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Publication numberUS7130518 B2
Publication typeGrant
Application numberUS 11/011,118
Publication dateOct 31, 2006
Filing dateDec 15, 2004
Priority dateDec 19, 2003
Fee statusPaid
Also published asCA2489898A1, CA2489898C, CN1629662A, CN100334474C, DE602004007869D1, DE602004007869T2, EP1548471A1, EP1548471B1, US20050135748
Publication number011118, 11011118, US 7130518 B2, US 7130518B2, US-B2-7130518, US7130518 B2, US7130518B2
InventorsHiroyuki Yamazaki
Original AssigneeNec Corporation
Export CitationBiBTeX, EndNote, RefMan
External Links: USPTO, USPTO Assignment, Espacenet
Optical coupler, beam splitter, and arrayed waveguide grating type optical wavelength division multiplexer
US 7130518 B2
Abstract
An optical coupler, a beam splitter, and an AWG, according to the present invention are each provided with a transition region for the attainment of a low loss and can effectively prevent the reflection of optical signals which occurs in the transition region. The optical coupler, beam splitter, and AWG, according to the present invention are each provided with a slab waveguide 55, plural waveguides 62 1 , 62 2 , . . . , 62 10 for the output of optical signals and further provided with plural waveguide paths 63 for connecting adjacent ones of the waveguides 62 1 , 62 2 , . . . , 62 10. The waveguide paths 63 adjacent with respect to each of the waveguides are positioned at different distances from the slab waveguide 55.
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Claims(31)
1. An optical coupler comprising:
a slab waveguide;
one or more input waveguides for inputting optical signals to the slab waveguide;
a plurality of output waveguides for outputting optical signals from the slab waveguide; and
a plurality of waveguide paths for connecting adjacent ones of the output waveguides at respective connection points;
wherein each of the waveguide paths is disposed at only; and one side of each connection point to one of the output waveguides.
2. An optical coupler according to claim 1, wherein the waveguide paths connect a certain one of the output waveguides to the output waveguides adjacent thereto alternately right and left.
3. An optical coupler according to claim 1, wherein adjacent ones of the waveguide paths are mutually dislocated in the longitudinal direction of the output waveguides.
4. An optical coupler according to claim 1, wherein the waveguide paths are arranged at random intervals in the longitudinal direction of the output waveguides.
5. An optical coupler according to claim 1, wherein the waveguide paths are arranged at intervals which become gradually longer in the longitudinal direction of the output waveguides.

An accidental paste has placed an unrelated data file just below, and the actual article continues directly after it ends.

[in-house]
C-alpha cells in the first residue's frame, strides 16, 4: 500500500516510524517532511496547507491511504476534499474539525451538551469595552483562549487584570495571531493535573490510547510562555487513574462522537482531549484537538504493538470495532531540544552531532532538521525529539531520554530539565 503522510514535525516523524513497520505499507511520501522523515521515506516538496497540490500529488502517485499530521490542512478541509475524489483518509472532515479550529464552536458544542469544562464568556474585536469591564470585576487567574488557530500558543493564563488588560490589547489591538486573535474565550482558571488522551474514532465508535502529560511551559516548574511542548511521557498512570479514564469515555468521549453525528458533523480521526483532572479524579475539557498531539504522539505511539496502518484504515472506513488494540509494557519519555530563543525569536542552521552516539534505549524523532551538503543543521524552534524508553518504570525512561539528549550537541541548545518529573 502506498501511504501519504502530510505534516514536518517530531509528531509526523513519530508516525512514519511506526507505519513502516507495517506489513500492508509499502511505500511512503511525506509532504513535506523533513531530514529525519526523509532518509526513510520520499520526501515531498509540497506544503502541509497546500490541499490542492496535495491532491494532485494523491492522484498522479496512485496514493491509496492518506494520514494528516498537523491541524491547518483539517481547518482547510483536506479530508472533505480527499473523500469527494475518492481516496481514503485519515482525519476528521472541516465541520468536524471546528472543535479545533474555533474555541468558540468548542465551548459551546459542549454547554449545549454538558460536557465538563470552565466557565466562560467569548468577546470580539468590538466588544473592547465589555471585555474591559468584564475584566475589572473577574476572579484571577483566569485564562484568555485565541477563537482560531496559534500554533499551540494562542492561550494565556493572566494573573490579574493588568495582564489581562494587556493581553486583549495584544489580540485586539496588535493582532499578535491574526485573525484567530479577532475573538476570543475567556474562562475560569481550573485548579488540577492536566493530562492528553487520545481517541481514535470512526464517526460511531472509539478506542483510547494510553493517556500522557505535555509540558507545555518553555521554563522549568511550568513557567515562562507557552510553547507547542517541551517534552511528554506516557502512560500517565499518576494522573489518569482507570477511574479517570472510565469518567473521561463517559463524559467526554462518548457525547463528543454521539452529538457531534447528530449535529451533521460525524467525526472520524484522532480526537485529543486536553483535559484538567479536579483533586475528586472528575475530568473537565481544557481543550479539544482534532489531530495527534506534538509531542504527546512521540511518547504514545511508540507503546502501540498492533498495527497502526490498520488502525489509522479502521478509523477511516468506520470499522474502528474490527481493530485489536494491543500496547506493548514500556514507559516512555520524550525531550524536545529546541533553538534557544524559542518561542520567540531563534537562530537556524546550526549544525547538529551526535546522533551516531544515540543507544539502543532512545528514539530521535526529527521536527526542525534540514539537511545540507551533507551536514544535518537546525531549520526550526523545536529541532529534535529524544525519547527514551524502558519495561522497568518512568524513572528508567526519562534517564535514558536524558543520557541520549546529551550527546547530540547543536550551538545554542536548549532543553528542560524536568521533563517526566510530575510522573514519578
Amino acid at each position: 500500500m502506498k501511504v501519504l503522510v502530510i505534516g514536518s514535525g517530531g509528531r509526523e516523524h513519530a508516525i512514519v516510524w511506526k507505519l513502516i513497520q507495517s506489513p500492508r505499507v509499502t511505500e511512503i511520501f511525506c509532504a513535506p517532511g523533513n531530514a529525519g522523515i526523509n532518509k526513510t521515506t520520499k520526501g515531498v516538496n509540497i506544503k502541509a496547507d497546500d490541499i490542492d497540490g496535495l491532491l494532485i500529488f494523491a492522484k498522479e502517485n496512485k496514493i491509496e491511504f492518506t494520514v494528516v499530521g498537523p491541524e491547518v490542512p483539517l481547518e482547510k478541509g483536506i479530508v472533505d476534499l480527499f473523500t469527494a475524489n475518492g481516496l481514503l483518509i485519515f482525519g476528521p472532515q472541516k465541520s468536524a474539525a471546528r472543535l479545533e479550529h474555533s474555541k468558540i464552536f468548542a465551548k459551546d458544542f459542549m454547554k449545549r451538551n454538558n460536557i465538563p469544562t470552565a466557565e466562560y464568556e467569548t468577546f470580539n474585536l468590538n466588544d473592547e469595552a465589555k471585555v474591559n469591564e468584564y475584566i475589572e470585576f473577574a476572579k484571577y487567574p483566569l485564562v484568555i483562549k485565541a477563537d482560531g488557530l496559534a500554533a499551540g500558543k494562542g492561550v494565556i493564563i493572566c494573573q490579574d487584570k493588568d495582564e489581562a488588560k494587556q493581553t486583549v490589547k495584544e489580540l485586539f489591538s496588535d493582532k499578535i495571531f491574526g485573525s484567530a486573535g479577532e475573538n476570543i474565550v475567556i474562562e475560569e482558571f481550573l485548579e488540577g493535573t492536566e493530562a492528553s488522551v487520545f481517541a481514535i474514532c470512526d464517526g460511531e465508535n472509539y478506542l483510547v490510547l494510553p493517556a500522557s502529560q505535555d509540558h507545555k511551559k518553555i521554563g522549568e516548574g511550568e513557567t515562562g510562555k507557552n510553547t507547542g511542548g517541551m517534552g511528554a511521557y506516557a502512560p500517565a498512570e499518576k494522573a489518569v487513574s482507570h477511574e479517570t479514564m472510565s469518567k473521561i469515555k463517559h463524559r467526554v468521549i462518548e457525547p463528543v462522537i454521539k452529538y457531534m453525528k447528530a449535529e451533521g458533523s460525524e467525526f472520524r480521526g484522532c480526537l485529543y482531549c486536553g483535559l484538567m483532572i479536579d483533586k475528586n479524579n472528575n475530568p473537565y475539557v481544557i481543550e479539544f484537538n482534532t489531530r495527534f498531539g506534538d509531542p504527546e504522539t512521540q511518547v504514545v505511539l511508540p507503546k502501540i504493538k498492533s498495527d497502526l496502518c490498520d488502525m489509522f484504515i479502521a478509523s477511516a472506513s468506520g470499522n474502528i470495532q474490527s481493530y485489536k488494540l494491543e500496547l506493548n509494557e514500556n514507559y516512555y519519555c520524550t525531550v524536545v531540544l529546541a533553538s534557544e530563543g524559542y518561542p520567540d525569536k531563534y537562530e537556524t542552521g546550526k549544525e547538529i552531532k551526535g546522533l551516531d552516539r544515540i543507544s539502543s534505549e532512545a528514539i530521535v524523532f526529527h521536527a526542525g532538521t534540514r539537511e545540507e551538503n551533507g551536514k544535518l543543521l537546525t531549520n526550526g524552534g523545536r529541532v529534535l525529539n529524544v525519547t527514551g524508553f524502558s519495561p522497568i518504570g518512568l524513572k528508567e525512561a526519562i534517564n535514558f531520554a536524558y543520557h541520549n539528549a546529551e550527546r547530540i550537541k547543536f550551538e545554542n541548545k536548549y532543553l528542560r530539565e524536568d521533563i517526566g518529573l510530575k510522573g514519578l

6. An optical coupler according to claim 1, wherein the waveguide paths connect the output waveguides at equal intervals L.
7. An optical coupler according to claim 6, wherein adjacent ones of the waveguide paths are mutually dislocated by an interval of L/n (n is an integer of 1 or more).
8. An optical coupler according to claim 1, wherein the waveguide paths become narrower with separation from the slab waveguide.
9. An optical coupler according to claim 1, wherein the waveguide paths connect adjacent ones of the output waveguides at positions equal in the distance from the slab waveguide.
10. An optical coupler according to claim 1, wherein the waveguide paths connect adjacent ones of the output waveguides at positions different in the distance from the slab waveguide.
11. An optical coupler according to claim 1, wherein the waveguide paths are inclined relative to the output waveguides.
12. An optical coupler according to claim 1, wherein the waveguide paths are equal in width between the output waveguides which the waveguide paths connect.
13. An optical coupler according to claim 1, wherein the waveguide paths are different in width between the output waveguides which the waveguide paths connect.
14. A beam splitter comprising:
an input waveguide a slab waveguide;
a plurality of output waveguides connected to the input waveguide for inputting signal to said slab waveguide to output optical signals; and
a plurality of waveguide paths for connecting adjacent ones of the output waveguides at respective connection points;
wherein each of the waveguide paths is disposed at one side of each connection point to one of the output waveguides.
15. A beam splitter according to claim 14, wherein the waveguide paths are arranged at random intervals in the longitudinal direction of the output waveguides.
16. A beam splitter according to claim 14, wherein the waveguide paths are arranged at intervals which become gradually longer in the longitudinal direction of the output waveguides.
17. A beam splitter according to claim 14, wherein the waveguide paths connect the output waveguides at equal intervals.
18. A beam splitter according to claim 14, wherein the waveguide paths become narrower with separation from the input waveguide.
19. An arrayed waveguide grating type optical wavelength division multiplexer comprising:
one or more input waveguides for the input of optical signals;
a first slab waveguide coupled to the input waveguides to branch the optical signals;
a plurality of arrayed waveguides coupled to another side of the first slab waveguide to impart a phase difference to each of the optical signals;
a second slab waveguide coupled to another side of the arrayed waveguides to branch and output the optical signals;
a plurality of output waveguides coupled to another side of the second slab waveguide to output the optical signals; and